Photoresist Deposition With Nitrogen To Suppress The Dewetting Problem
Original Publication Date: 1979-Oct-01
Included in the Prior Art Database: 2005-Feb-20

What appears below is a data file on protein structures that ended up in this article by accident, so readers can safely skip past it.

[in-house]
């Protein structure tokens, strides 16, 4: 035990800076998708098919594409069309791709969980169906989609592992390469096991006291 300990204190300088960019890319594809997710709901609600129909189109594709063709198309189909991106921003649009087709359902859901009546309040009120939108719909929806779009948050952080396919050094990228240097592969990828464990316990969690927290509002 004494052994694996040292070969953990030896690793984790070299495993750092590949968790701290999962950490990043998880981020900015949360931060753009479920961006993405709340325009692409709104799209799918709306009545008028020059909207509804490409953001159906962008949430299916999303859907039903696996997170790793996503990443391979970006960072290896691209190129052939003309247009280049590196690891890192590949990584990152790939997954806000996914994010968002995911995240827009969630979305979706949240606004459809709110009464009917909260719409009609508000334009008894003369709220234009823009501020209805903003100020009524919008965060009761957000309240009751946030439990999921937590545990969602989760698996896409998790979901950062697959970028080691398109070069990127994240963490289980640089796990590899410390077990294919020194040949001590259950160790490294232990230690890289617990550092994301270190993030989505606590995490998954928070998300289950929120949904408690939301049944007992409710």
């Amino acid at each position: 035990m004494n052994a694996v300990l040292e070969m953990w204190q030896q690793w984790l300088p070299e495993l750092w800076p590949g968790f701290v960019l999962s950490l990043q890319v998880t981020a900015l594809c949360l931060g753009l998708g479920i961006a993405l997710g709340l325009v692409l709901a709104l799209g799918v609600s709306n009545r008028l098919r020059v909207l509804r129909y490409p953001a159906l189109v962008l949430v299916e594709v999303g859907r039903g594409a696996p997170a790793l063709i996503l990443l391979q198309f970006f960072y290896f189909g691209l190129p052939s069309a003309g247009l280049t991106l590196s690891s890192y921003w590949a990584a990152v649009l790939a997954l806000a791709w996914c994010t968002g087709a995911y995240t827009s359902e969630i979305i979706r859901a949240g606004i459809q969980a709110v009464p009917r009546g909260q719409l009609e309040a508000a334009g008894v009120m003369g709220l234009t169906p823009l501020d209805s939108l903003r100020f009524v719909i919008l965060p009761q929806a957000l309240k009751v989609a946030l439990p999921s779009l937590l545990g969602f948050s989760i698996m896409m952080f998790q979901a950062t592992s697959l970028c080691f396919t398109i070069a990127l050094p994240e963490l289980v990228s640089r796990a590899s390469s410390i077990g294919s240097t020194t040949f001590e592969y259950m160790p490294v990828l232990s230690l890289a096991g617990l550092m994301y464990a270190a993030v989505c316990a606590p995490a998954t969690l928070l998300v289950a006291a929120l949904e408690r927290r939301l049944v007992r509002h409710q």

Larger and larger silicon wafers are processed in the semiconductor industry. With larger wafers, photoresist deposition becomes difficult because of the dewetting problem. Generally, the photoresist is deposited onto a substrate (for example, a semiconductor wafer coated by a silicon dioxide layer), disposed onto a rotating spintable (about 3500 RPM). TO cover the silicon dioxide layer with a thin photoresist film of 170000 Angstroms thick, an adhesion promoter is often applied on the oxide layer before the photoresist deposition in order to get a good photoresist adhesion during the subsequent oxide etching step. However, this surface pretreatment implies a shrinkage of the photoresist at the wafer edge with, consequently, a resist build up in the center portions. This effect is called "dewetting".